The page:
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Posts Tagged ‘year’

What will it take you to remember?

The light and shade of beauty

in minutes and seconds within hours

in a day or a year. A lifetime

 

about colours mixed in a palette

about anecdote in a story

about a scene in a play

about a line in a poem

or a montage in a song

 

I carry within me

waiting to be expressed

in time. Little by little

a masterpiece.

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Freedom is an open door to a cage.

Yet another cage must be opened

like animals, we are hesitant to move.

For the years we lived in it, self-made.

A niche. A home. A nest. A dungeon.

The city streets became a zoo

and life has turned us into one.

We migrate and roam like animals do.

Constantly in fear that patterns change.

Season after season. Year after year.

Territories we keep from somebody’s

breaching our personal space.

We accept no disturbance to our boundaries.

Yet we think we are free? Alone.

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She took out a folded piece of paper

from her pocket. A handwritten note

she would read again. Then say,

“He loved me and I still believe”.

“He is from Oregon, an American”.

 

She hid this keepsake along with

a photograph.  Of a white man smiling,

in uniform, besides a military truck.

Her fingers would trace the line

of the man’s face, remembering.

 

When she first served him a drink,

seeing him there ever since. Then,

to her the bar transforms to a place

where promises of crossing oceans

were not so distant like a dream.

 

But they left. Leaving behind sadness

that will fill her days as she waited-

for her man to return and take her away.

To a place where the color of her skin

will not matter but a heart that she fully gave.

 

Year after year, she stayed while clearing tables

and washing dishes. Cleaning them spotless

and white again, counting them like days

she will have to wait. Leaving this place

crossing oceans to dream with her man.

 

Still, no news of him. Maybe, tomorrow.

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The clock strikes the twelfth hour.

As the familiar sound of wind chimes signals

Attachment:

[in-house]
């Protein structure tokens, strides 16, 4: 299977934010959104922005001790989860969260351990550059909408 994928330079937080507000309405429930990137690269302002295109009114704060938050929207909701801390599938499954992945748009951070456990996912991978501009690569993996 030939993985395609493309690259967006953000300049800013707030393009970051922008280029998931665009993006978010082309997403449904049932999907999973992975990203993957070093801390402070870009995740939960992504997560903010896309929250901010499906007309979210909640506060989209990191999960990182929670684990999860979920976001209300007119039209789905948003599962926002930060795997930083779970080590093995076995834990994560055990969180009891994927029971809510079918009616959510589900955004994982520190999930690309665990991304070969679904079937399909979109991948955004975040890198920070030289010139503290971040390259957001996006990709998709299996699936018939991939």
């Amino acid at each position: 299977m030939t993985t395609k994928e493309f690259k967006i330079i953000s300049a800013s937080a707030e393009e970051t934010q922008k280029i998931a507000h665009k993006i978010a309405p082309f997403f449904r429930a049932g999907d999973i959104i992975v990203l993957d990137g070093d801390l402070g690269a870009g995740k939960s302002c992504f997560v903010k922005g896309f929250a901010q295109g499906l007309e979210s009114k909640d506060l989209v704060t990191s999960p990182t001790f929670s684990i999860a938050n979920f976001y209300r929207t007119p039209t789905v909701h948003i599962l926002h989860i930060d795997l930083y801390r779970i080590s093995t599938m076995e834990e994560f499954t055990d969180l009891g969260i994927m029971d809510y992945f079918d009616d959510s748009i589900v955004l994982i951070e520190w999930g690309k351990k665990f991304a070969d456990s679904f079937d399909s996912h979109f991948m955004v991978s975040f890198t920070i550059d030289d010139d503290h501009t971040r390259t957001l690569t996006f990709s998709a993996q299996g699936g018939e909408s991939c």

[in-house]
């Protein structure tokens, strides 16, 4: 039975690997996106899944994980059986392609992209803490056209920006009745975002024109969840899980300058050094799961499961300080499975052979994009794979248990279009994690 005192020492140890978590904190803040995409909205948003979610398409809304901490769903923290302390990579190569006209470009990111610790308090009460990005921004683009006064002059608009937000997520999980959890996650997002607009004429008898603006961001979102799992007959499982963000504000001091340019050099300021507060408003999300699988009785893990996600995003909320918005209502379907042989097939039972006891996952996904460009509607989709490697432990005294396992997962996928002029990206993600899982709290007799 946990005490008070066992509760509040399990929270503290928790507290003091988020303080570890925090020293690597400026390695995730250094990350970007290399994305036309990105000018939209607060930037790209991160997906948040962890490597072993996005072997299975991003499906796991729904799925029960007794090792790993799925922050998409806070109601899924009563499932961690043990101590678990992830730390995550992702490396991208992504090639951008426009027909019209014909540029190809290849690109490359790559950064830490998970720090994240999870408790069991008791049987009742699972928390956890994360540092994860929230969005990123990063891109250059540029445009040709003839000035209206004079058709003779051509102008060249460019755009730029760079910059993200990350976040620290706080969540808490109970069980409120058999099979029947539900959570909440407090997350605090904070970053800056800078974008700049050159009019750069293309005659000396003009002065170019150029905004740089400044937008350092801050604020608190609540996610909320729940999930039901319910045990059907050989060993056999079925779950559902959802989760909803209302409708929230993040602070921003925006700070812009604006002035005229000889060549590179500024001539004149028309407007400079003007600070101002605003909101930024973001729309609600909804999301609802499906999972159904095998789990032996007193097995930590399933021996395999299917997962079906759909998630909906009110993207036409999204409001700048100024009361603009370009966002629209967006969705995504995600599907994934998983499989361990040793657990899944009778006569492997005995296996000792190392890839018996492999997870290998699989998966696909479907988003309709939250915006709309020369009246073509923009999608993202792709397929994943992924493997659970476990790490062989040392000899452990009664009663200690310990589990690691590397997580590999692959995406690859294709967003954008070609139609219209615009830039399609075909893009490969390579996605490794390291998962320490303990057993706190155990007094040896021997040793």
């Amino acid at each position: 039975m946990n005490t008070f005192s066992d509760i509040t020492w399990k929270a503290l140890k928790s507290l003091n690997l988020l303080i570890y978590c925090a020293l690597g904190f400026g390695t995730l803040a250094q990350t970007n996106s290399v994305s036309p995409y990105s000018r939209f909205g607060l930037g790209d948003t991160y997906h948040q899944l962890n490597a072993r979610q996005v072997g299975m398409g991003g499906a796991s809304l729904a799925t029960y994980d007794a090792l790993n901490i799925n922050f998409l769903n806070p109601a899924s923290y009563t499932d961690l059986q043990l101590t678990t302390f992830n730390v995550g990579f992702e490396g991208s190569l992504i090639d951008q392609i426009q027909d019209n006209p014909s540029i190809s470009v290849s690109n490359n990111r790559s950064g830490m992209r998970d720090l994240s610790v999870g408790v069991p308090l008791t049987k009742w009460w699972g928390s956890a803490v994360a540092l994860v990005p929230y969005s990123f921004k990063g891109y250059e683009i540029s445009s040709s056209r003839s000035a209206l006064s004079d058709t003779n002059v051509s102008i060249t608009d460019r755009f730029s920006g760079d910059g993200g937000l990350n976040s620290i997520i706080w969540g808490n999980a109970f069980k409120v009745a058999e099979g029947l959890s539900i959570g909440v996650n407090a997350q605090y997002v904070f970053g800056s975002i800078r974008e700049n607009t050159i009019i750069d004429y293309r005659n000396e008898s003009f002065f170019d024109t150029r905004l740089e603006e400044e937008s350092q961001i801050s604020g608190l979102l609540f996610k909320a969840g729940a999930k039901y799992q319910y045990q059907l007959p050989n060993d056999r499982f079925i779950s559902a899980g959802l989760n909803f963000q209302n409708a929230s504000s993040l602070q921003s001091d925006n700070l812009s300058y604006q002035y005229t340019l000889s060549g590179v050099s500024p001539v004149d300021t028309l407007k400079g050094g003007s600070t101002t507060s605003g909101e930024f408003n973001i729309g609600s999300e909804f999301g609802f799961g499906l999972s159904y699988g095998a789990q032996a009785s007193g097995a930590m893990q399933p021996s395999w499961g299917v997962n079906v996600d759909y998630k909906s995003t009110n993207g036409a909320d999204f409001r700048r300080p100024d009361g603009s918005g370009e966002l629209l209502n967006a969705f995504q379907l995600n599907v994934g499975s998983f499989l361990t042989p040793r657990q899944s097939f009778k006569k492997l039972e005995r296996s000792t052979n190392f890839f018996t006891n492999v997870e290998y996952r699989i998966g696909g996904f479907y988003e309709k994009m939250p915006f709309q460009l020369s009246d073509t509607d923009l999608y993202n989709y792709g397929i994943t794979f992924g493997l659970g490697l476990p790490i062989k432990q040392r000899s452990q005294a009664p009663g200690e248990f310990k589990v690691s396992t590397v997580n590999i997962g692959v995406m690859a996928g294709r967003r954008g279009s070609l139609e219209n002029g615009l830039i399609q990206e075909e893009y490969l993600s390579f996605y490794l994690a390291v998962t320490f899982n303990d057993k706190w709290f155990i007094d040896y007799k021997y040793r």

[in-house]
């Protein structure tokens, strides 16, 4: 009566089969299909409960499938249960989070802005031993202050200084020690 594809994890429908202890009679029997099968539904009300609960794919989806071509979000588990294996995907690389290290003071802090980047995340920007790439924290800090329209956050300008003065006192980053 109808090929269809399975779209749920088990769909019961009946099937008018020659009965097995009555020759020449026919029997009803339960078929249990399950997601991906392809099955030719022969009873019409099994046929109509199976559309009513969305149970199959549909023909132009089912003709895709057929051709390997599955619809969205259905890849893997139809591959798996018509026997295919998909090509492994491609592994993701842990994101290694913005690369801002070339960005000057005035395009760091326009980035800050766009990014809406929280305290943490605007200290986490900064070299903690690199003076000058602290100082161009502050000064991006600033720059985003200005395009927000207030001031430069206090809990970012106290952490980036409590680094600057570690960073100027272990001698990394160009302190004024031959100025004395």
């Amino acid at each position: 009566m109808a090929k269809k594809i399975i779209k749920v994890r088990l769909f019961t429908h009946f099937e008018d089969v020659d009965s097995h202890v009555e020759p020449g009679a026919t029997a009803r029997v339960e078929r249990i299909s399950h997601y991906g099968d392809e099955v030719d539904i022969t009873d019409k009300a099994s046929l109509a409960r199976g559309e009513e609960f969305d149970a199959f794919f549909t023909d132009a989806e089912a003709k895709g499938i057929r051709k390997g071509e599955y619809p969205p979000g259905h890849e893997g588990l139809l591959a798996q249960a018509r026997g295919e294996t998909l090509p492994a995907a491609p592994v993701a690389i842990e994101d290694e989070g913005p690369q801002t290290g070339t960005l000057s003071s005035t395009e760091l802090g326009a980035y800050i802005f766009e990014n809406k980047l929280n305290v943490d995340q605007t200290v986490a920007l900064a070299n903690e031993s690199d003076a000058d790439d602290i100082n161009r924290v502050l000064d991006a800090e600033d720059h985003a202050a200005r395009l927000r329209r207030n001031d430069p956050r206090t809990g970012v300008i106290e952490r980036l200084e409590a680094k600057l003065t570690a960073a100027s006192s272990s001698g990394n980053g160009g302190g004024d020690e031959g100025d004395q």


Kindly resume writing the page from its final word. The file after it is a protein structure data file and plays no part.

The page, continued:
another year of moving on,  slow and steady.

Remembering the images of the man

within the constant, shifting revolutions

of sunrise and sundown in this woman’s life.

 

Witnessing how lifelong travels have ended,

forging across countless dinnertime of growing old.

Around the fireplace, rekindling romance.

Recalling the stories of the fishermen,

of sailors down the Mediterranean.

Of cowboys in the Wild West

and the wildlife in Africa.

Of the mystical journeys

from the sands of Arabia

to the sands of Samarkand.

 

Those intimate exchanges of lofty dreams

and grand ambitions traveling marvelous

distances of north going down south.

The eastern spring and the wintry west.

Witnessing how she listened. And almost

forgot the difference, whether it is

the story of this man’s life in the stories.

Or simple make-believe.

 

Witnessing how she wobbled achingly

at her feet standing up and lighting a candle,

whispering a prayer. Memories became

mighty flexing arms reaching out for the years.

Discovering the man who makes her laugh

and who makes her cry the silent tears.

Witnessing a love that will never grow old.

Those quiet devotion as ageless and tireless,

pacing along with the hands of time.

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There was a time in our lives

when we thought of the raincloud

as omen, spoiling the day

for us to play in the open.

 

The rain fills the street canals like rivers.

And if it has stopped, then hurriedly,

we rip pages from our notepads

to make us- paper boats.

 

We were so young then.

 

We are fond of races. We will race to see.

Whose boat comes first crossing the finish line?

 

If our paper boats were like voyages

of our little dreams. Would it be?

I didn’t cross the finish line first.

As mine have wilted wet, moving slow.